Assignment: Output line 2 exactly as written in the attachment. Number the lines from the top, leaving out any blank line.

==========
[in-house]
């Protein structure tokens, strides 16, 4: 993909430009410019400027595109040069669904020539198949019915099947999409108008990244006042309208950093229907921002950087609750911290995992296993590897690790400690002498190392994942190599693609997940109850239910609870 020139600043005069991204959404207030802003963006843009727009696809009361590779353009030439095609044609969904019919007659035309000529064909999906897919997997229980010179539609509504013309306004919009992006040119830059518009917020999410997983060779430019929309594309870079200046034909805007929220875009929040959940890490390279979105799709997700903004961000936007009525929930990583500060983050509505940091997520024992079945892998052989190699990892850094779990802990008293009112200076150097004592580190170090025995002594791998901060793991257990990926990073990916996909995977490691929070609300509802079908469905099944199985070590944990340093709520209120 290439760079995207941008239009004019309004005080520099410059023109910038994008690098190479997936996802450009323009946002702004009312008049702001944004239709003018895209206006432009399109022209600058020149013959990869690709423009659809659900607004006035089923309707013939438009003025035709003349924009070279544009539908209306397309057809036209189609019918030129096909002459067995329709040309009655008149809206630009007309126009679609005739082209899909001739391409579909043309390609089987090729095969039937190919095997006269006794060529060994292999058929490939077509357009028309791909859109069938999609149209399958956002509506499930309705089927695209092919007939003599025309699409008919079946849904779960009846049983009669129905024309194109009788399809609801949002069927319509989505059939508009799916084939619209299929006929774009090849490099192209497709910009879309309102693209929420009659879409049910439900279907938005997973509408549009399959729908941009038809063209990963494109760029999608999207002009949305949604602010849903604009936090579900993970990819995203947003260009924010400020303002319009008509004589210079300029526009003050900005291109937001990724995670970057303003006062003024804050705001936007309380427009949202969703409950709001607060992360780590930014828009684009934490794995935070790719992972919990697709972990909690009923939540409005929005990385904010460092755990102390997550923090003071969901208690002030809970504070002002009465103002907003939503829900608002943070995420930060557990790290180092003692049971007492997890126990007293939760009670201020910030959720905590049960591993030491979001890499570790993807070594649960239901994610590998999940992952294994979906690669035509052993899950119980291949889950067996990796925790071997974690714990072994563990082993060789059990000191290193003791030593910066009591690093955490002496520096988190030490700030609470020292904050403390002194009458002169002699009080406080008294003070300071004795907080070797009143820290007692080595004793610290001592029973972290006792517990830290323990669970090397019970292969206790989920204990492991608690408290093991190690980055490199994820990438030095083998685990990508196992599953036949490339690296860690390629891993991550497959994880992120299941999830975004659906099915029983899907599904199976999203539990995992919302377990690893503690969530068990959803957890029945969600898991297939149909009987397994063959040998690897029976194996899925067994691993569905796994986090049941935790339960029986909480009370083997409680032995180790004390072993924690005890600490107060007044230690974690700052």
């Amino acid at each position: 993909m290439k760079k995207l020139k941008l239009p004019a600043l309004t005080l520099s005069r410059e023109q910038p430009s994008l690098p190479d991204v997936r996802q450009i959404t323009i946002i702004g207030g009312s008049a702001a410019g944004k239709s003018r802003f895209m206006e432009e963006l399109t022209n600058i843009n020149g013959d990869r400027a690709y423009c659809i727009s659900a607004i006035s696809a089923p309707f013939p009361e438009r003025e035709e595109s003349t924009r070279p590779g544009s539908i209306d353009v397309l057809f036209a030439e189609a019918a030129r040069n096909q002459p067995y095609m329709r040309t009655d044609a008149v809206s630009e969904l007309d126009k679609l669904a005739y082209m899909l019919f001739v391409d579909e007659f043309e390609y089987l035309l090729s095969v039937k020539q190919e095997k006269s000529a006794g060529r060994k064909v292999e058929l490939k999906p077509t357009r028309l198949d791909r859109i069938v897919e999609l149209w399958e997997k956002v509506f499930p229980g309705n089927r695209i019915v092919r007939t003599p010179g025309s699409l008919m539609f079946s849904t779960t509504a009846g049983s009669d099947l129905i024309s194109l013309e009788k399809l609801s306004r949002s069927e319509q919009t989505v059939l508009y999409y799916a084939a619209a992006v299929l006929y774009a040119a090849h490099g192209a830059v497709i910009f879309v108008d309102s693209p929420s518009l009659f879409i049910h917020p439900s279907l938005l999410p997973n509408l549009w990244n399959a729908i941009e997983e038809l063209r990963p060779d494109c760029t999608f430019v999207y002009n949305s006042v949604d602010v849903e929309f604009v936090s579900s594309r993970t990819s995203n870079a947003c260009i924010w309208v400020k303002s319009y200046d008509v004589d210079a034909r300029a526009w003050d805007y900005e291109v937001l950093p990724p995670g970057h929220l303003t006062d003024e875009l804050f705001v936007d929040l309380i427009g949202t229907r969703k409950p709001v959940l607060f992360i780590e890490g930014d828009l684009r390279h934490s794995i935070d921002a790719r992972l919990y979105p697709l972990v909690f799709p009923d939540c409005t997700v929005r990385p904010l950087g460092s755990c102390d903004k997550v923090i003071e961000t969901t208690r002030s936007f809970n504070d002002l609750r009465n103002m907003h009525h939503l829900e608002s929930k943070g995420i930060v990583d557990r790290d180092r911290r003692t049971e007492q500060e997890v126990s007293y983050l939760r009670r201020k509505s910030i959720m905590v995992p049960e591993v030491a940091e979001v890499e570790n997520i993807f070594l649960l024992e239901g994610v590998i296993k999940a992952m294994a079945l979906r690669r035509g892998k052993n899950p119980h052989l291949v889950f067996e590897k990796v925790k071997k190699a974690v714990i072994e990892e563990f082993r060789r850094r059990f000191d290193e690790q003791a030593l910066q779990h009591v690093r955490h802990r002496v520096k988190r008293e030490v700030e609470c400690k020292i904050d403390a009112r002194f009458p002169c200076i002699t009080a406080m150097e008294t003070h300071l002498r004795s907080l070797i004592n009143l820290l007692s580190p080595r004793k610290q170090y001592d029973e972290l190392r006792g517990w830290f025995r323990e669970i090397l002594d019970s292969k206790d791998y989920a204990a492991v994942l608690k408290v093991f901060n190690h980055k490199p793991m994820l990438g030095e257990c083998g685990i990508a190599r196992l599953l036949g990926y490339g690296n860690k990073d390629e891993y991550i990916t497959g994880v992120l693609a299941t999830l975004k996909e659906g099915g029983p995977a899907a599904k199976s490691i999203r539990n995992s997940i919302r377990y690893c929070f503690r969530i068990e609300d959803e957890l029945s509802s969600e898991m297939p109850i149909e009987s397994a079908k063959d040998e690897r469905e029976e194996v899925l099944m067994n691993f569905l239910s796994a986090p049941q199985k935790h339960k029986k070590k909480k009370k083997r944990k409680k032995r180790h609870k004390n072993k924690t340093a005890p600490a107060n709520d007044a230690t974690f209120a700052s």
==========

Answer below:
């Protein structure tokens, strides 16, 4: 993909430009410019400027595109040069669904020539198949019915099947999409108008990244006042309208950093229907921002950087609750911290995992296993590897690790400690002498190392994942190599693609997940109850239910609870 020139600043005069991204959404207030802003963006843009727009696809009361590779353009030439095609044609969904019919007659035309000529064909999906897919997997229980010179539609509504013309306004919009992006040119830059518009917020999410997983060779430019929309594309870079200046034909805007929220875009929040959940890490390279979105799709997700903004961000936007009525929930990583500060983050509505940091997520024992079945892998052989190699990892850094779990802990008293009112200076150097004592580190170090025995002594791998901060793991257990990926990073990916996909995977490691929070609300509802079908469905099944199985070590944990340093709520209120 290439760079995207941008239009004019309004005080520099410059023109910038994008690098190479997936996802450009323009946002702004009312008049702001944004239709003018895209206006432009399109022209600058020149013959990869690709423009659809659900607004006035089923309707013939438009003025035709003349924009070279544009539908209306397309057809036209189609019918030129096909002459067995329709040309009655008149809206630009007309126009679609005739082209899909001739391409579909043309390609089987090729095969039937190919095997006269006794060529060994292999058929490939077509357009028309791909859109069938999609149209399958956002509506499930309705089927695209092919007939003599025309699409008919079946849904779960009846049983009669129905024309194109009788399809609801949002069927319509989505059939508009799916084939619209299929006929774009090849490099192209497709910009879309309102693209929420009659879409049910439900279907938005997973509408549009399959729908941009038809063209990963494109760029999608999207002009949305949604602010849903604009936090579900993970990819995203947003260009924010400020303002319009008509004589210079300029526009003050900005291109937001990724995670970057303003006062003024804050705001936007309380427009949202969703409950709001607060992360780590930014828009684009934490794995935070790719992972919990697709972990909690009923939540409005929005990385904010460092755990102390997550923090003071969901208690002030809970504070002002009465103002907003939503829900608002943070995420930060557990790290180092003692049971007492997890126990007293939760009670201020910030959720905590049960591993030491979001890499570790993807070594649960239901994610590998999940992952294994979906690669035509052993899950119980291949889950067996990796925790071997974690714990072994563990082993060789059990000191290193003791030593910066009591690093955490002496520096988190030490700030609470020292904050403390002194009458002169002699009080406080008294003070300071004795907080070797009143820290007692080595004793610290001592029973972290006792517990830290323990669970090397019970292969206790989920204990492991608690408290093991190690980055490199994820990438030095083998685990990508196992599953036949490339690296860690390629891993991550497959994880992120299941999830975004659906099915029983899907599904199976999203539990995992919302377990690893503690969530068990959803957890029945969600898991297939149909009987397994063959040998690897029976194996899925067994691993569905796994986090049941935790339960029986909480009370083997409680032995180790004390072993924690005890600490107060007044230690974690700052």